Retailers are under considerable pressure as the industry undergoes a massive transformation precipitated by the advent of e-commerce. The latest in a slew of bad news for the industry is that deeply embattled Sears Canada Inc. (TSX:SCC) has stated that it doubts it can continue as a going concern. This forms part of the overall malaise that has hit traditional brick-and-mortar retailing, which has claimed a range of victims in recent years because of shrinking margins and, most significantly, growing e-commerce sales. Now what? Many main street retailers are feeling the pinch because they lack the ability to compete with e-commerce retailers who…
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Retailers are under considerable pressure as the industry undergoes a massive transformation precipitated by the advent of e-commerce. The latest in a slew of bad news for the industry is that deeply embattled Sears Canada Inc. (TSX:SCC) has stated that it doubts it can continue as a going concern. This forms part of the overall malaise that has hit traditional brick-and-mortar retailing, which has claimed a range of victims in recent years because of shrinking margins and, most significantly, growing e-commerce sales.
Many main street retailers are feeling the pinch because they lack the ability to compete with e-commerce retailers who have far lower expenses, higher margins, and a global reach. Losses are mounting across the industry as consumers transition to making more purchases online from the comfort of their own homes.
The impact of e-commerce on traditional brick-and-mortar retailing and the pain being felt by industry participants is evident in the latest results from Sears.
For the first quarter 2017, revenue declined by 15% year over year, the company’s gross margin fell by 5.6%, and its net loss more than doubled $144 million. Management has said that the business could very well fail in coming months because of recurring losses and declining revenue; cash and forecast cash flow is insufficient to meet the company’s financial obligations.
It isn’t only Sears that is suffering.
Hudson’s Bay Co. (TSX:HBC) saw retail sales fall by 3% year over year for the same period, and its net loss grew by more than double to $217 million.
Because of those ongoing losses, management has taken a knife to Hudson’s Bay’s dividend, slashing it by more than a third to $0.06 per share for 2017.
I don’t expect the situation to improve for traditional brick-and-mortar retailers any time soon.
You see, e-commerce is expanding at a rapid clip.
According to Statistics Canada, by December 2016 the value of e-commerce sales when compared to January of that year had more than doubled to $1.7 billion, which represented 3.4% of all retail sales. For 2017, analysts have forecast that Canadian e-commerce sales will expand by 9.9% and keep growing at roughly that rate year over year for the next four years.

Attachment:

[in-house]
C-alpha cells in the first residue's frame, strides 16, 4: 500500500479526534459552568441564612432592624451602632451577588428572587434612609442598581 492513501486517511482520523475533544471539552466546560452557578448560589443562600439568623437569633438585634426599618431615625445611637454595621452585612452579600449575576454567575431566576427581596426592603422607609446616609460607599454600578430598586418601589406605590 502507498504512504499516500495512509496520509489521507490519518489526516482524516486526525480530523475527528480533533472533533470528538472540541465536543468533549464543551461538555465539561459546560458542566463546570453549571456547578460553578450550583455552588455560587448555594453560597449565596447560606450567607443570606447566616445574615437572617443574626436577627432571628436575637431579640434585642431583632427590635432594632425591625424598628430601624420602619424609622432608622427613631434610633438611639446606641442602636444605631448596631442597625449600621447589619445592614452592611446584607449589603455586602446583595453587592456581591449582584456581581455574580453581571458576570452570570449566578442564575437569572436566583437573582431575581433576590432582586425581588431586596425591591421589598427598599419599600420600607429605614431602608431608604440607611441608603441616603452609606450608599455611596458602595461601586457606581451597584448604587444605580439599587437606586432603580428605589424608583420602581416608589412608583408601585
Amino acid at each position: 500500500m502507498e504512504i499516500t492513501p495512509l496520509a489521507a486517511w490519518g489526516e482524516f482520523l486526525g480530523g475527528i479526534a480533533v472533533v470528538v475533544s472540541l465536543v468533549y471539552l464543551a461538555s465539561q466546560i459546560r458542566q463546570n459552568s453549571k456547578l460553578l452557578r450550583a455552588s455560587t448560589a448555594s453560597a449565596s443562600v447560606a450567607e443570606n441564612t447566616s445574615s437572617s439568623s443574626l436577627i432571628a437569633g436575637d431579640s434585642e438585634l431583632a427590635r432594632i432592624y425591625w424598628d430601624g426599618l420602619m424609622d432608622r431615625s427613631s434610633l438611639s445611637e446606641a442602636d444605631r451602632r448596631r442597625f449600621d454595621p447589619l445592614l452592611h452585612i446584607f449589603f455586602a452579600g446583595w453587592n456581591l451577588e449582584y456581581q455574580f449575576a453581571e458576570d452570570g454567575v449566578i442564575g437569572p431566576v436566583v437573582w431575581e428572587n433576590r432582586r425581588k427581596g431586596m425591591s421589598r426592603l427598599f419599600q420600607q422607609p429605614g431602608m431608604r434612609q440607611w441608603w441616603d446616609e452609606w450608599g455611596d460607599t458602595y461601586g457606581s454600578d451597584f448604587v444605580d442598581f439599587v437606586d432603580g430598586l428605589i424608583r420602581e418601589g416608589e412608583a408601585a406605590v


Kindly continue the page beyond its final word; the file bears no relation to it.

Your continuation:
Globally, the rate of growth is projected to be in the double digits with total e-commerce retail sales expected to top US$4 trillion by 2020. That will be a boon for e-commerce specialists such as Amazon.com, Inc. and eBay Inc.
The growth in e-commerce will also underpin further spectacular growth from Canada’s latest success story, Shopify Inc. (TSX:SHOP)(NYSE:SHOP). The company has soared by 207% since first going public on the NYSE in late May 2015.
That may sound like an incredible figure, but there is still phenomenal growth ahead.
Not only does the forecast of double-digit growth of e-commerce sales globally bode well for its growth prospects, but Shopify’s unique value proposition means that it has very little direct competition. It operates globally, providing a scalable solution for businesses seeking an online presence that allows them to establish, operate, and manage sales across multiple channels, including the web, social media, and physical stores.
For the first quarter 2017, monthly recurring revenue grew by 62% year over year, and gross merchandise volume surged by 81%. This saw gross operating profit surge by 80% to $72 million for the quarter.
It is clear that Shopify has yet to complete its growth phase, and that the projected explosion in e-commerce will be a powerful tailwind for the company. Even after its already stunning threefold gain, I expect its shares to continue appreciating at a solid rate.
Iain Butler, Lead Adviser of Stock Advisor Canada, recommended this little tech darling to thousands of loyal members last March... and those that followed his advice are up 127.7% (they've already made 2X their money!).
Not to mention this tiny Eastern Ontario company has already been recommended by both Motley Fool co-founders, David and Tom Gardner, because of its amazing similarity to an "early stage" Amazon.
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Fool contributor Matt Smith has no position in any stocks mentioned. David Gardner owns shares of Amazon. Tom Gardner owns shares of Shopify. The Motley Fool owns shares of Amazon, eBay, Shopify, and SHOPIFY INC. Shopify is a recommendation of Stock Advisor Canada.